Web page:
It may be winter but that doesn’t mean you need to be stuck inside. It just might be the best time to take a hike with the kids now that the leaves are off the trees.
It’s time you dig the hiking boots out of the closet and get over the idea that a trek through the woods is only a summer pursuit. A bit of frost on the ground, snow in the trees, or frozen breath in the air is no reason to resign the family to the couch. Just throw on a warm hat and gloves, thick socks, and an extra layer or two, and hit the trail.
Together with your family you can rediscover your favorite hiking spots, or perhaps check out a new locale. We’ve got the best hikes in the Anne Arundel county area; hikes at the five parks listed below can be done year-round, though whether it be because of seasonal wildlife, enhanced vistas, or lack of usual crowds, they each hold special winter appeal.
Winter Hiking Trails
Check the websites for possible entrance fees.
Merkle Wildlife Sanctuary
11704 Fenno Road, Upper Marlboro, MD 20772, 301-888-1377
Bird’s the word—more specifically, goose is the word—at Merkle Wildlife Sanctuary, where the fields and ponds play host to around 5,000 wintering Canada geese. If that sounds like a lot, it’s because it is, and just observing the strutting, preening and honking of this many geese could fill a short winter’s day. But if you can tear your kids away from the spectacle of so many birds in one place, pick one of the park’s three trails to explore. The Mounds Trail offers the most diverse scenery, cutting through deciduous forests as well as winding along a marsh. With the bare trees and lack of undergrowth in winter, your chances of spotting deer are high and if you’re lucky, you may even see a beaver hard at work.
Calvert Cliffs State Park
10540 H.G. Trueman Road, Lusby, MD 20657, 301-743-7613
Even the most hard-to-impress kids (and adults) can’t help but find it just a little bit cool to hold in their hands proof of life from 15 million years ago. And that is exactly what you can do at Calvert Cliffs State Park. The broad, flat, red-blazed trail meanders alongside a marsh for 1.8 miles before reaching a small Chesapeake Bay beach strewn with fossils from the Miocene era. Over 600 different fossils have been identified so far; put your own eye to the test trying to guess what life-form left its mark on the shells and rocks you find.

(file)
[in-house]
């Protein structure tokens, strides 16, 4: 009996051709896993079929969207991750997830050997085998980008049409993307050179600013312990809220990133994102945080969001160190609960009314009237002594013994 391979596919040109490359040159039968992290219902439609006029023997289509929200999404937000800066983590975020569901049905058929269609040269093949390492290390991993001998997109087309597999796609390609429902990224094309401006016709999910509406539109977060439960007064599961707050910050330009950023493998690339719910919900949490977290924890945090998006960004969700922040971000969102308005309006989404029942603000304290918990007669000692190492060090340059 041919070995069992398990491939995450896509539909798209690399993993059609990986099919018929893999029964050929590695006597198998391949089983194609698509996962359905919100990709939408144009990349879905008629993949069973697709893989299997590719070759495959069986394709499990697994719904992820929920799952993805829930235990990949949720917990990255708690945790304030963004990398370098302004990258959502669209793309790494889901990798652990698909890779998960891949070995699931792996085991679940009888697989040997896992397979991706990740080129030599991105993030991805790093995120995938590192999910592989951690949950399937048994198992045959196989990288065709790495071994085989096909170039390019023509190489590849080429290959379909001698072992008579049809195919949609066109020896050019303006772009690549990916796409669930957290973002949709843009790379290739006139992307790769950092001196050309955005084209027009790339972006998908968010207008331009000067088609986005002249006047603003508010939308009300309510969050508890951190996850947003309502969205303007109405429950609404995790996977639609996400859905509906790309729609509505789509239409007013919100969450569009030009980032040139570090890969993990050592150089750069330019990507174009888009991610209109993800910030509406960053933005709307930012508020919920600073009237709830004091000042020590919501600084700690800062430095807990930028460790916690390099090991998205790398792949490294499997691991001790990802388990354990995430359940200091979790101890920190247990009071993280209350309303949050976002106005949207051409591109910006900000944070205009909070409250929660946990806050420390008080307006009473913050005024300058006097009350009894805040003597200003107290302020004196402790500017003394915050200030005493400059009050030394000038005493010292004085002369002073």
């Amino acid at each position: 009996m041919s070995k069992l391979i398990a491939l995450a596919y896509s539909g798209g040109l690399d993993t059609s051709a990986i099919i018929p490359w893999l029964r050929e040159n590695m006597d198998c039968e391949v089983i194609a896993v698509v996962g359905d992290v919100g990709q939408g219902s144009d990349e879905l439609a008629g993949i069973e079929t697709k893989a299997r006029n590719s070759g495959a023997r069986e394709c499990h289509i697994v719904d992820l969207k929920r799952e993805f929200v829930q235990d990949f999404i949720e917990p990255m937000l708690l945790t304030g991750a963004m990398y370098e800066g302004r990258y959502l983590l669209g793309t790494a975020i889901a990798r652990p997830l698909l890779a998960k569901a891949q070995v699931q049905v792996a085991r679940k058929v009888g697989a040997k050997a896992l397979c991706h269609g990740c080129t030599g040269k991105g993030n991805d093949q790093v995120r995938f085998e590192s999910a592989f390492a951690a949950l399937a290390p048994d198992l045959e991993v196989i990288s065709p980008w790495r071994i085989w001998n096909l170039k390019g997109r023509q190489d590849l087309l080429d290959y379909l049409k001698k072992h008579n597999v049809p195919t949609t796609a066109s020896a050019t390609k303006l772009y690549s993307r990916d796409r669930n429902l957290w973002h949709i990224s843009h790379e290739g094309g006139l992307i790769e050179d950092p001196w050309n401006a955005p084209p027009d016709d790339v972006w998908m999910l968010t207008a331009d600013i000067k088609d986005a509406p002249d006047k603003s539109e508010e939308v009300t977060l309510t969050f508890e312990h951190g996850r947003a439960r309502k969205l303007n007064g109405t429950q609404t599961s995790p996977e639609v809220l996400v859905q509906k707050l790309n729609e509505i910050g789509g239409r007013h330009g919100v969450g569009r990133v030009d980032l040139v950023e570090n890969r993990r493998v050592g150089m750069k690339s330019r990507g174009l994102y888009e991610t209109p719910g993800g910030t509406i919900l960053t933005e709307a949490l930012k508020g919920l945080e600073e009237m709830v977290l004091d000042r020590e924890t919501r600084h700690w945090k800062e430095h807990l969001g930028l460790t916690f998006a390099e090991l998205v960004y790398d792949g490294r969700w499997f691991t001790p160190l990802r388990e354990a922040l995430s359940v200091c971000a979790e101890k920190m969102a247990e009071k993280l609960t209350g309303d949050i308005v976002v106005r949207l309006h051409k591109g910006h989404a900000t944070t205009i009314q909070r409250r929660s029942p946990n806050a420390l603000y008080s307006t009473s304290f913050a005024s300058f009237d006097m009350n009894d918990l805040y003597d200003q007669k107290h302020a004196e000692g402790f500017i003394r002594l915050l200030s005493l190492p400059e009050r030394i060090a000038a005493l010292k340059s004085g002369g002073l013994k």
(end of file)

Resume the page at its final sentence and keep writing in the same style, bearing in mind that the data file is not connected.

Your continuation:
Elk Neck State Park
4395 Turkey Point Road, North East, MD 21901, 410-287-5333
When the winter wind kicks up the waves in the Chesapeake and they crash hard against the shores of Eastern Maryland, the highest lighthouse on the Chesapeake holds a particular power. Only 35 feet tall but located on a 100-foot bluff, the Turkey Point Lighthouse at the end of the Elk Neck State Park peninsula is a beacon easily accessed via a short 1.0-mile hike down a wide path. Make the trip, and then stand with your kids on the shore and imagine what life might have been like in 1833, when the lighthouse was constructed to guide ships entering the shallow waters of the Chesapeake & Delaware Canal.
Rocks State Park
3318 Rocks Chrome Hill Road, Jarrettsville, MD 21084, 410-557-7994
The Susquehanna Indians found the 190-foot promontory that is the centerpiece of Rocks State Park to be fit for royalty, hence its current name of King & Queen’s Seat. The producers of the movie version of Tuck Everlasting thought it a pretty special place too, incorporating it into their film. You and your family will understand the appeal once you clamber up and over the many rocks for which the park is named and reach the renowned perch, from which the region spreads out in front of you.
If it’s wet, save this hike for another day as it will be too slippery to be safe, but if it’s just a cold, crisp day, the view will be far and wide. The visitor’s center staff will help you map out a 2.2-mile circuit that ends with the King & Queen’s Seat or show you shorter and more direct routes to the goal. Before you leave the park, head to 19-foot Kilgore Falls to get acquainted with the second highest waterfall in Maryland. The winter mist makes it all the more alluring.
12610 Eveland Road, Ridgely, MD 21660, 410-634-2878
If your family can’t take a walk in the woods without making frequent stops to inspect the surrounding plant life and wonder just what you’re looking at, then head to Adkins Arboretum to take advantage of their free audio tour. The same system that keeps families entertained and in-the-know at museums has been adapted to the great outdoors. At 35 different stops along the arboretum’s 4 miles of pathways, you’ll get mini-lessons on plants common to the Delmarva Peninsula’s meadows and forests.
Theresa Dowell Blackinton is a local freelance writer and the author of Moon Outdoor’s Take a Hike, Washington, DC, which is available in bookstores.
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Information updated 2018